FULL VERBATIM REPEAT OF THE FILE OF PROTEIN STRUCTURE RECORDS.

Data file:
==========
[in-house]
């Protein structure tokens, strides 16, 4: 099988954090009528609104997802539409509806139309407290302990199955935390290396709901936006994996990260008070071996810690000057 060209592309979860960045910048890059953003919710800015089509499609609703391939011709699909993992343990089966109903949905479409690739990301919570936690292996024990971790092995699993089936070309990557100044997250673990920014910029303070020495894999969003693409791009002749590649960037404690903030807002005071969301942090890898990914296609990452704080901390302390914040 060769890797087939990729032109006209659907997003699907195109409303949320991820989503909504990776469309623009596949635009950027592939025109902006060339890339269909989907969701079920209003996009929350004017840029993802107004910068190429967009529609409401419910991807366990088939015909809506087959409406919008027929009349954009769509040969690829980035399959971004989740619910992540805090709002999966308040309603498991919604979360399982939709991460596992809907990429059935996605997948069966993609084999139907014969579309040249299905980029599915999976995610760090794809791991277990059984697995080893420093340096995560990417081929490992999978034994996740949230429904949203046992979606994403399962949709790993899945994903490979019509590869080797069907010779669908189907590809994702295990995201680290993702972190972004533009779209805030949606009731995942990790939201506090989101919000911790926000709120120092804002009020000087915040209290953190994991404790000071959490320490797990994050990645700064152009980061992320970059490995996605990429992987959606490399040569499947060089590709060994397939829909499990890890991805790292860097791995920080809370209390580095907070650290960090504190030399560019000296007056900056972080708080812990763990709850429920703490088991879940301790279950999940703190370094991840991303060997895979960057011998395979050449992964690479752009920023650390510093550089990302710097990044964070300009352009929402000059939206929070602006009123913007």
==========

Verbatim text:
[in-house]
């Protein structure tokens, strides 16, 4: 099988954090009528609104997802539409509806139309407290302990199955935390290396709901936006994996990260008070071996810690000057 060209592309979860960045910048890059953003919710800015089509499609609703391939011709699909993992343990089966109903949905479409690739990301919570936690292996024990971790092995699993089936070309990557100044997250673990920014910029303070020495894999969003693409791009002749590649960037404690903030807002005071969301942090890898990914296609990452704080901390302390914040 060769890797087939990729032109006209659907997003699907195109409303949320991820989503909504990776469309623009596949635009950027592939025109902006060339890339269909989907969701079920209003996009929350004017840029993802107004910068190429967009529609409401419910991807366990088939015909809506087959409406919008027929009349954009769509040969690829980035399959971004989740619910992540805090709002999966308040309603498991919604979360399982939709991460596992809907990429059935996605997948069966993609084999139907014969579309040249299905980029599915999976995610760090794809791991277990059984697995080893420093340096995560990417081929490992999978034994996740949230429904949203046992979606994403399962949709790993899945994903490979019509590869080797069907010779669908189907590809994702295990995201680290993702972190972004533009779209805030949606009731995942990790939201506090989101919000911790926000709120120092804002009020000087915040209290953190994991404790000071959490320490797990994050990645700064152009980061992320970059490995996605990429992987959606490399040569499947060089590709060994397939829909499990890890991805790292860097791995920080809370209390580095907070650290960090504190030399560019000296007056900056972080708080812990763990709850429920703490088991879940301790279950999940703190370094991840991303060997895979960057011998395979050449992964690479752009920023650390510093550089990302710097990044964070300009352009929402000059939206929070602006009123913007």